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One Island, Three Views Issues Need To Be Addressed Island Struggles To Find Its Place
One Island, Three Views
July 21, 2002
On July 25, 1952, the government of the commonwealth of Puerto Rico was sworn in, and the Puerto Rican flag was adopted. The question facing a changing island today: Does its relationship with the United States still work? Some say no.
Statehood Would Mean A Better Future
Carlos I. Pesquera | President, New Progressive Party
The migration of Puerto Ricans to this state has made many Floridians aware of Puerto Rico's status conundrum: whether it is, or should become, part of the United States or an independent country.
To be sure, Puerto Rico fits with none of the scenarios. It is not foreign, because Congress reigns supreme over its territory and inhabitants. It is not part of the American homeland, because Congress has not incorporated to its national territory an Enchanted Island of the Caribbean over which the American flag has flown for more than a century.
Hence, Puerto Rico lives in a limbo technically labeled an "unincorporated territory" -- or worse, a "possession," a terminology reminiscent of the "separate-but-equal" mentality of the Supreme Court at the turn of the 20th century.
Under such status, all federal laws apply to Puerto Rico, even when its inhabitants have no votes in Congress. Puerto Ricans living on the island are sent into battle by a commander in chief for whom they do not vote. And Puerto Ricans are processed in courts and by judges in whose creation or appointment they do not have a say.
Puerto Rico cannot even choose its ultimate status. Only Congress can decide that. Hence, we call the political status of the island, simply, colonial.
Puerto Ricans, on the other hand, are American citizens, proud to share their nation with the full array of ethnic groups united under Old Glory. In 1917, Congress made people born on the island members of the American body politic. Since then, Puerto Ricans have been proud, productive and brave Americans.
As such, we have contributed to the defense, development and well-being of our nation. Not all Puerto Ricans, however, are allowed to enjoy their citizenship to its fullest. Those who live in Florida and the other states are equal under the law with all their fellow citizens.
However, it is a sad fact that Puerto Ricans living on the island cannot participate fully in our American society, with complete rights and duties. Even more sadly, for decades Congress has ignored our petition to be formally consulted regarding our preferences among congressionally defined options for our future.
In such a contest, statehood would enjoy a handsome majority.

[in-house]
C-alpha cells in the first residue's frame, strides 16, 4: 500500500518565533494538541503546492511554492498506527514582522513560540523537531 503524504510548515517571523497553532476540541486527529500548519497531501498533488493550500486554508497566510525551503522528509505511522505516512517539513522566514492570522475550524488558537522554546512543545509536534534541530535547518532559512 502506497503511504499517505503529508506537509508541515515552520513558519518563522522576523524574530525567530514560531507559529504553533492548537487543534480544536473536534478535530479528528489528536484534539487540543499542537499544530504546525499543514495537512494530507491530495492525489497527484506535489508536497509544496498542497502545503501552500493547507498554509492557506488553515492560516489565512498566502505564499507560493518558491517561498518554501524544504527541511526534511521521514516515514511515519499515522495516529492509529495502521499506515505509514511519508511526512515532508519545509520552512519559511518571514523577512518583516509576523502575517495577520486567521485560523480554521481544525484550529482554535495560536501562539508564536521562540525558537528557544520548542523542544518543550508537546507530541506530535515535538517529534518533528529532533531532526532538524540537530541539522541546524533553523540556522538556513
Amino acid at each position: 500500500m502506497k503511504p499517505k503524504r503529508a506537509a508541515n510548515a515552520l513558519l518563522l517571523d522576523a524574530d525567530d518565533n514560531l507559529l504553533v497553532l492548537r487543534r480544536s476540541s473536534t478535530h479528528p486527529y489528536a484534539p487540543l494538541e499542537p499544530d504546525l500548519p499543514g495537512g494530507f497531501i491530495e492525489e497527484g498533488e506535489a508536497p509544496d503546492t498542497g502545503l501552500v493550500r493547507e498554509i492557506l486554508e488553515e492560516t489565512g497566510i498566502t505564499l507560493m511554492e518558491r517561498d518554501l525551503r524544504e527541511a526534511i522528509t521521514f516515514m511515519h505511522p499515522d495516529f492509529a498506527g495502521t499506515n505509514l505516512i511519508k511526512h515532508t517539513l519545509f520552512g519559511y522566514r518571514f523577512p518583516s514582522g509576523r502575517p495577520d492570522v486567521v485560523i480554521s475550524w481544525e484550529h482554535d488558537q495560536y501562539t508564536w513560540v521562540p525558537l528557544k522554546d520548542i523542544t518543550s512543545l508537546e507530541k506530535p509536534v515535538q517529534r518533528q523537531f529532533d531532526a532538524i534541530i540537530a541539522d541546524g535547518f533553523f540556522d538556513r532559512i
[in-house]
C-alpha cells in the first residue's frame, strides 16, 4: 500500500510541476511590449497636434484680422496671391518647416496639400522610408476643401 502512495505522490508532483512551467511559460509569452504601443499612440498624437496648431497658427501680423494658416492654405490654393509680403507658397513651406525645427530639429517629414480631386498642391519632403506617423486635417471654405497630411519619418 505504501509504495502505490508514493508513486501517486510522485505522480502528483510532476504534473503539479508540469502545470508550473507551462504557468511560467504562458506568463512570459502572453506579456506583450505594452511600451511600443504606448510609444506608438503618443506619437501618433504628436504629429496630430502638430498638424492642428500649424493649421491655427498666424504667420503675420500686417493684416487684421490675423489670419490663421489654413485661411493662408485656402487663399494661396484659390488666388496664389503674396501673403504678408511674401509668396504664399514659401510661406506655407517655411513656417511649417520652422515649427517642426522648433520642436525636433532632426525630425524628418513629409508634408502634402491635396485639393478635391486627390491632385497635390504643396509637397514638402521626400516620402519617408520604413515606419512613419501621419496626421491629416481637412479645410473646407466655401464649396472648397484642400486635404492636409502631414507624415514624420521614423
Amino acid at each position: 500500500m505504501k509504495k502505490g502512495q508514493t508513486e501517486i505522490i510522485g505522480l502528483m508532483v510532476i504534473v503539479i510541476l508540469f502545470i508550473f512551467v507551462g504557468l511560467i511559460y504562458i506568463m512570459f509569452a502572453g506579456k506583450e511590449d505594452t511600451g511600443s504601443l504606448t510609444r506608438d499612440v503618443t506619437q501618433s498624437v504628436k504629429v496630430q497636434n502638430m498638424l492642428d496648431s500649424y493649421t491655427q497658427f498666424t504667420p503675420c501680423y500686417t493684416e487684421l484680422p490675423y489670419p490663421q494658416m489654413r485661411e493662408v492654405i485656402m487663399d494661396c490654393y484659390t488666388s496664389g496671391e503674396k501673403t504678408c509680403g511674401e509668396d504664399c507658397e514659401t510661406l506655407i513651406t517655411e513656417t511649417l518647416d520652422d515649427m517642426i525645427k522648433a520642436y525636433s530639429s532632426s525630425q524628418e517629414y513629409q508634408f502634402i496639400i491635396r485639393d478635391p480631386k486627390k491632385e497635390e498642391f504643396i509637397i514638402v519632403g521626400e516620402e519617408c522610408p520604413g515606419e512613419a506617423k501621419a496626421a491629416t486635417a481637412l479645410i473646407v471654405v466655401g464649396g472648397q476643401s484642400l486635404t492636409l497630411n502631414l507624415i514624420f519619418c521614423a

Colonialism and congressional neglect have led some Puerto Ricans, such as those who defend the other status formulas, to reject our natural aspiration to enjoy the fullness of our rights and duties by becoming a state. Some of these people would, just as any confused or abandoned kid, reject the possibility of becoming an integral member of the family. America must be great and united in celebration of diversity. That is our nature and our strength.
It is my commitment that the American flags that now fly over Puerto Rico will never be lowered to cede this American territory to any other government, either existing or to be created.
To be a Puerto Rican, in Orlando or in San Juan, is nothing but to be a proud American of a particular ethnic extraction. The sooner Congress initiates the territory of Puerto Rico on the road to statehood, the sooner a better future will be coming to us all.
The Current Status Empowers The Island And The People
By Sila M. Calderón | Governor of Puerto Rico
Puerto Rico: commonwealth vs. state
For half a century, the Commonwealth of Puerto Rico has continuously opened new doors of freedom, self-government, prosperity and increasing self-confidence for Puerto Ricans. It has helped to liberate the creative capacities of our people, providing a solid social, political and economic platform from which to leap forward collectively into the future.
Commonwealth has been a vehicle for allowing our distinct national identity and cultural personality to flourish, while retaining the U.S. citizenship we treasure.
It has provided the necessary space for a people with a different background, history and language to maintain their allegiance to the United States and to the ideals of freedom and democracy that it represents, while remaining autonomous in order to decide our own internal affairs.
It represents a middle course between the extremes of total assimilation through statehood and separation through independence.